Obstructive sleep apnea occurs when conditions exist that obstruct the airway during sleep, causing the person to stop breathing for short periods of time during the night. The frequency of these events varies from individual to individual, but some people can stop breathing over 100 times per night. When these episodes last for 10 or more seconds, the person is said to have sleep apnea. Usually when this occurs, the person partially awakens, but not enough to realize it is happening.
Sleep apnea can lead to a number of other health issues. The sleep deprivation that results from the lack of continuous sleep during the night can make a person become excessively sleepy. The drowsiness could allow them to fall asleep during the day, and it can often be severe enough to interfere with normal activities.
The interruptions in breathing that are a part of sleep apnea can mean that the body, including the brain, may not get enough oxygen. Without sufficient oxygen, symptoms like irregular heart rhythms can develop, depression can arise and trouble concentrating or irritability during the day becomes an issue. Those with sleep apnea can wake up in the morning with headaches, or during the night they may wake up suddenly with the feeling that they are choking or gasping for breath.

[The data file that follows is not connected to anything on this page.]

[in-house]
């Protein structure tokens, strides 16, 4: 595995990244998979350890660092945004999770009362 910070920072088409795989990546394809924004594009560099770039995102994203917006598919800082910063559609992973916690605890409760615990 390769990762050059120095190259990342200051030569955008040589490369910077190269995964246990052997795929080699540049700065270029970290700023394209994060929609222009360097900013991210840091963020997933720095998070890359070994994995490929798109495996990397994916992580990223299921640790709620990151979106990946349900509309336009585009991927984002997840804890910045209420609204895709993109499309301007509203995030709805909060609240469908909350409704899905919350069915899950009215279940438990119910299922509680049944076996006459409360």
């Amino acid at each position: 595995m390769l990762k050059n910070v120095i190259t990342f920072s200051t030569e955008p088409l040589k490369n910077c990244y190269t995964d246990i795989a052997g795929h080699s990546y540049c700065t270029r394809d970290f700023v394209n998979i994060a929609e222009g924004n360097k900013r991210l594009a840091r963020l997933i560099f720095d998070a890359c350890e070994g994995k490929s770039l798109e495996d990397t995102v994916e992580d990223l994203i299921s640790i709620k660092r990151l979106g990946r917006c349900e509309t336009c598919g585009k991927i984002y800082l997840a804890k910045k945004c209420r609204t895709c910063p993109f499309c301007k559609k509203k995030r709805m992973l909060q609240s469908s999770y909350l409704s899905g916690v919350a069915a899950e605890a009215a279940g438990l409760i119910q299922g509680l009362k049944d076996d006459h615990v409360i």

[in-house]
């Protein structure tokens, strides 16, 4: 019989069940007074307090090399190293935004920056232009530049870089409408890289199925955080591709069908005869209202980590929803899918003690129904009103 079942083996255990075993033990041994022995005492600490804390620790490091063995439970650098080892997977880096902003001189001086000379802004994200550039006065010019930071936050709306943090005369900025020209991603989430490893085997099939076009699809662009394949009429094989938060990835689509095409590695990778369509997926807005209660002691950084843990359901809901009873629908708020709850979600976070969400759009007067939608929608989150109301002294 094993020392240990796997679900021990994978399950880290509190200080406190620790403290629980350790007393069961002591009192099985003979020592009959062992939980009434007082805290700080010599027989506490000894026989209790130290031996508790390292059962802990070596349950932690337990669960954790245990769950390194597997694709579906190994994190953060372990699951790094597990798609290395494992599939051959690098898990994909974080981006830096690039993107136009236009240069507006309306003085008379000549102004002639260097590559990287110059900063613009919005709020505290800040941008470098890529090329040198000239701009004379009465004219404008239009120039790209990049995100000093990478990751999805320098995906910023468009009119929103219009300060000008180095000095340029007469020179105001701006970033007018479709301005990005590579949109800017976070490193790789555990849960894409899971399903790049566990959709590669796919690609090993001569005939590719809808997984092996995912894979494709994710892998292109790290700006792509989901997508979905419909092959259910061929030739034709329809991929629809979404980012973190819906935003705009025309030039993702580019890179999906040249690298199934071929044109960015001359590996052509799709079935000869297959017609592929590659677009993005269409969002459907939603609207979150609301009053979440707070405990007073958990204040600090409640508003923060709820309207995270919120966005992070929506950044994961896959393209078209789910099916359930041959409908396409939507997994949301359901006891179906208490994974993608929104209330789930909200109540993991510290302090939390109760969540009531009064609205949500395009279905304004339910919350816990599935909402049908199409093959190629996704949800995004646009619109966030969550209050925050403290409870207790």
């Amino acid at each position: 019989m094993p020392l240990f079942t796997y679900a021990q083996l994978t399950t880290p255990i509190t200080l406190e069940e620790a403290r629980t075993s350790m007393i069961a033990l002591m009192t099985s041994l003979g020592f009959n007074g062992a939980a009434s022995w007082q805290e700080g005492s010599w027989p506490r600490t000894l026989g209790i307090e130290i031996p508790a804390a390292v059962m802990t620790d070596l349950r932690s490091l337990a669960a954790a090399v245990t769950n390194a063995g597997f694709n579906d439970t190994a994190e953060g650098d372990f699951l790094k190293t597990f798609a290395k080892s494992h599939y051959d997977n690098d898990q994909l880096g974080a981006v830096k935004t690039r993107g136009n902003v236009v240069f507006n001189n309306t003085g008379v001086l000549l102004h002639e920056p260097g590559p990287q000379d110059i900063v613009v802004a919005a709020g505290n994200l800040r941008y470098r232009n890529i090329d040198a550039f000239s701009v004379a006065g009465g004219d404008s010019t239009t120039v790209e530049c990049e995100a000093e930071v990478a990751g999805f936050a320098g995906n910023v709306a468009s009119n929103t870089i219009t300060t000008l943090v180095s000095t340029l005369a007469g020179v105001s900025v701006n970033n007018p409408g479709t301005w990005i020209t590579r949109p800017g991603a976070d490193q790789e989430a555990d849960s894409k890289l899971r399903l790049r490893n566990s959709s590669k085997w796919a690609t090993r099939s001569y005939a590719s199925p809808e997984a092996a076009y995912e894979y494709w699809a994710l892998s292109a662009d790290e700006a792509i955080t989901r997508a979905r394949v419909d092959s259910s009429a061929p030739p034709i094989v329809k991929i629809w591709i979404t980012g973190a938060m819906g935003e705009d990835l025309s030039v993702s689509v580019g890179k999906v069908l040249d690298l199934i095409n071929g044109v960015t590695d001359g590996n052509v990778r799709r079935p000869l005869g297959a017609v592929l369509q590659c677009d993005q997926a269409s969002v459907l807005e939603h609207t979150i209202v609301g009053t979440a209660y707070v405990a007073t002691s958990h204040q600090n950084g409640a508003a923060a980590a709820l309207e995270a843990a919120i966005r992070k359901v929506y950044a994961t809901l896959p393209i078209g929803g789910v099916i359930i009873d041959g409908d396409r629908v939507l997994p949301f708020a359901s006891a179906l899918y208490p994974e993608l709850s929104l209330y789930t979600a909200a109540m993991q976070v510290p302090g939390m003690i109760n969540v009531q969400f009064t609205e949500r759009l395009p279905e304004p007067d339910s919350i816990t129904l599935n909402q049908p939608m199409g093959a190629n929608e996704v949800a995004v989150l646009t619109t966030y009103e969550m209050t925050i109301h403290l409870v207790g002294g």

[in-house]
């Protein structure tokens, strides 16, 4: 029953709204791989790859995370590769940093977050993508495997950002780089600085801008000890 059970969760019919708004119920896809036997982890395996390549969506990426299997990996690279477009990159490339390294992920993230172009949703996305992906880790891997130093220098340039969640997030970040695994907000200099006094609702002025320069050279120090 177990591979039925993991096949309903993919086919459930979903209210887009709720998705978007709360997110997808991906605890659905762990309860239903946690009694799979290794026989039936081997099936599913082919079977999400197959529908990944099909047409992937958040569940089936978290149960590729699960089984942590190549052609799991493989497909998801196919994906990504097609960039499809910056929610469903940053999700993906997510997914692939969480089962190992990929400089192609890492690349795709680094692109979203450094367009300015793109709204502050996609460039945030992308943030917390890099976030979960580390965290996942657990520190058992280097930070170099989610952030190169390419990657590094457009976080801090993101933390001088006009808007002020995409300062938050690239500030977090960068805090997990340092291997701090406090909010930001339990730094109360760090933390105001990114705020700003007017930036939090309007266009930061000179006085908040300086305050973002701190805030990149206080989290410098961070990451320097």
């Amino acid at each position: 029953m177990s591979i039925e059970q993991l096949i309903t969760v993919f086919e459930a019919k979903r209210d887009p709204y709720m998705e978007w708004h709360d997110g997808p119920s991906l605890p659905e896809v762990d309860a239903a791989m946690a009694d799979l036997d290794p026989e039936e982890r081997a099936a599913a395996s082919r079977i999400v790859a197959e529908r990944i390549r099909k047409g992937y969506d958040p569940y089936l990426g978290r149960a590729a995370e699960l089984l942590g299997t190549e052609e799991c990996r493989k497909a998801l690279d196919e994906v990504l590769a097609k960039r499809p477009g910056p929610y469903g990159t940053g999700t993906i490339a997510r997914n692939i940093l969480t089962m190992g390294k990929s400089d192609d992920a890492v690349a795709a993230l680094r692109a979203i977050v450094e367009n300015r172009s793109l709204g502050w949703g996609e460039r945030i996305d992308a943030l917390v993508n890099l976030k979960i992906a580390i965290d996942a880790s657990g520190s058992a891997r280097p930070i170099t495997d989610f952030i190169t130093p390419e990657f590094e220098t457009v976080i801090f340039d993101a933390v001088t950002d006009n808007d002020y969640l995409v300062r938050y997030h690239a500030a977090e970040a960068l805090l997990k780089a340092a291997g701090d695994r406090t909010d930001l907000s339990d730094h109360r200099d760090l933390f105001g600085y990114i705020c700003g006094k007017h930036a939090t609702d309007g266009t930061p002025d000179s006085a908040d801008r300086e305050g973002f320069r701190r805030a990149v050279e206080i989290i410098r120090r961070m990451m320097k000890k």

Risk factors for obstructive sleep apnea include being overweight or obese and having a large neck. Individuals with smaller-than-normal airways in the nose or throat are also at higher risk for developing it. Those who smoke or have diabetes or high blood pressure are also more likely to suffer from the condition.
It may be that your spouse or other family members have noticed some of the signs of sleep apnea before you have. If there is reason to suspect that you might have sleep apnea, our doctor may order a sleep study.
If the study confirms that sleep apnea exists and it is severe enough to warrant treatment, our doctor may recommend a CPAP machine. CPAP stands for continuous positive airway pressure. The machine will connect to a hose, which is connected to a mask that is worn on the face. The machine can be set for varying levels of air pressure that will be delivered through the hose. The exact setting will be based on the individual’s needs.
If you have suffered from any of the symptoms of obstructive sleep apnea, you might want to have a discussion with our team at The NeuroMedical Institute. Other treatment options are also available in addition to the CPAP machine. Our office is located in Panama City. Contact us today to schedule a consultation to learn more about your options.